How Andaz Maui Makes it Difficult to Redeem Points for Stays
One of the greatest perks of loyalty programs is that you'll earn points that you can redeem for a free stay. So, for example, a consultant spending 20 nights a month at a Hyatt House can use the points they earned from a work trip to book an incredible three-night family trip to, say, the Andaz Maui at Wailea. Except they can't, because the Andaz Maui is currently using an inventory trick to make most shorter stays impossible. Let me explain...
As you may already know, hotel points can typically be redeemed for only the base level room type. Sometimes you can use extra points to book a higher-category room, but that isn't an option with the Andaz Maui. For this property, you can redeem 25,000 points per night to stay in a "Garden View" room. The 297-room hotel has 9 Garden View rooms with king-size beds and 8 Garden View rooms with two queens, so at any given time there are 17 rooms available on points. (Note that award nights earned with the Hyatt Visa card also book into this category.)
But as TPG reader Jay W. pointed out, the Andaz Maui only makes these rooms available for extended stays, for cash bookings as well. For example, for a one-night stay in October, there are nine different room types available, though the lowest is a "Mountain View King," as you can see below:
If you click to redeem Hyatt points for a stay, this is what you'll see:
However, if you extend the stay to a total of six nights, an "ADA Queen Shower" room magically appears, which you can then book for either $433 or 25,000 points per night:
Even though those dates required "only" a six-night stay, according to a recent tweet from the hotel, you'll need to book for at least seven nights if you're looking to use your points:
Fortunately, I was able to find some dates where only a five-night stay is required:
And I was even able to find a few nights with awards available for just one night at a time (in June 2017):
Clearly the Andaz Maui is applying a minimum-stay requirement only to this base room type, since even the very next category can be booked for a single night. If the base room isn't available for sale, then it can't be booked with points. I called the hotel to confirm my findings, and a reservations agent acknowledged the policy. The agent explained that as the Andaz Maui is a "boutique hotel" (in that it has only 297 rooms, plus some villas), it's often fully booked.
The agent explained that minimum stay requirements range from two to six nights, depending on your dates. Theoretically, the shorter requirements should apply outside of peak dates (which seem to include December through April travel), but conferences, weddings and other special events can throw a wrench in the works there. The hotel does allow you to skirt this requirement in a way by booking some nights with points and others with cash — a reservations agent will process this booking manually — but otherwise you're stuck with the minimum-stay requirements, and exceptions are very rarely made, even for Diamond elites.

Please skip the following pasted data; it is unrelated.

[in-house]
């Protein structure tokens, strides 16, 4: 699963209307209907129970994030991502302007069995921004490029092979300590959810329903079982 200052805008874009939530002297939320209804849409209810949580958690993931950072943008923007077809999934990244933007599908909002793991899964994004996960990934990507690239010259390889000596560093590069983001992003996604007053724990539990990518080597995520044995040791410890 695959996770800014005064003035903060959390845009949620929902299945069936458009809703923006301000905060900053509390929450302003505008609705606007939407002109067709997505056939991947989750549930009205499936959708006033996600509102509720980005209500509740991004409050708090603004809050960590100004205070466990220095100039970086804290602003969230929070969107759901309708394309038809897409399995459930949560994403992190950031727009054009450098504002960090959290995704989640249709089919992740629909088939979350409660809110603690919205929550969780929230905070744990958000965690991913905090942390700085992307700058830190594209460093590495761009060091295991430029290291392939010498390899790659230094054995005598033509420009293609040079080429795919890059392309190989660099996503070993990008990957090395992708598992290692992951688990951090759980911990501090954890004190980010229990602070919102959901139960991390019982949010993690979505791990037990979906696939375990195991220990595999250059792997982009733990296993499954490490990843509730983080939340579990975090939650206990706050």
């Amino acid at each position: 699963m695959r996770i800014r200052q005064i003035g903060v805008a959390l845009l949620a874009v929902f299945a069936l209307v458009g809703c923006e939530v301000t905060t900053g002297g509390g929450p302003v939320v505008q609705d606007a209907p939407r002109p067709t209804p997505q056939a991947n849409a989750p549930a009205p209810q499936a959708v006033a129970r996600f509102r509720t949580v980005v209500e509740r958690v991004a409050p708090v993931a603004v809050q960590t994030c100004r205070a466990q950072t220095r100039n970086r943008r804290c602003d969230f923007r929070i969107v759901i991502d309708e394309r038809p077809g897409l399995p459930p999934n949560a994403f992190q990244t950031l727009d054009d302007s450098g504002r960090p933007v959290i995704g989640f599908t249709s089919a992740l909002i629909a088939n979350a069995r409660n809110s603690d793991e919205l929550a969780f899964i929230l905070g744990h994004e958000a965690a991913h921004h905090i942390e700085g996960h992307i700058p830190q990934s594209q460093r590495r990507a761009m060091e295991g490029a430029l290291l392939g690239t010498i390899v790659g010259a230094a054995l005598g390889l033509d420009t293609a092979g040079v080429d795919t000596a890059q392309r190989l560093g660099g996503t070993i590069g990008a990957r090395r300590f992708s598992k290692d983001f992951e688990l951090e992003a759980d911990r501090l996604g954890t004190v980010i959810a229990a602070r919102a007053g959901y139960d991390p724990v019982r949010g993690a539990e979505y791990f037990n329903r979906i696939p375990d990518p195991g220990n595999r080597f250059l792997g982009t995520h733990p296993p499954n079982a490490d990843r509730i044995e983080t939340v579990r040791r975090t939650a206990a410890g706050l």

A Hyatt Gold Passport representative confirmed that the Andaz's approach is in line with program guidelines:
At Andaz Maui, the standard guest room is the garden view room. Consistent with our policy, the length of stay requirements at this hotel for a paid room are consistent with the length of stay requirements for redemption. Award space will be available at this hotel if standard room space is available.
Unfortunately the same requirements apply to suites. The hotel's "Pool Side Suites" are available for 40,000 points per night, but there are only three available at the property, and a minimum stay applies there as well, although there do appear to be a few dates where suites are available for stays as short as one night.
What's a bit confusing about this policy is that Hyatt generally reimburses hotels for award redemptions. So, in theory, if the hotel is fully booked, it'll receive the same amount of revenue from an award booking as it would when a guest pays cash, in which case the property isn't really at a disadvantage by letting guests use points to book whenever they'd like.
Of course, a guest with hundreds of thousands of points to spare may be more willing to book a longer stay than someone paying $500 for each night, so award customers are (in theory, at least) less price sensitive. By setting these minimum-stay requirements, the hotel can sell more room nights, even if that means a frequent guest ends up "throwing away" points by booking their stay for a few extra nights, to end a day or two after they've already checked out.
Have you noticed a similar practice at any other properties?
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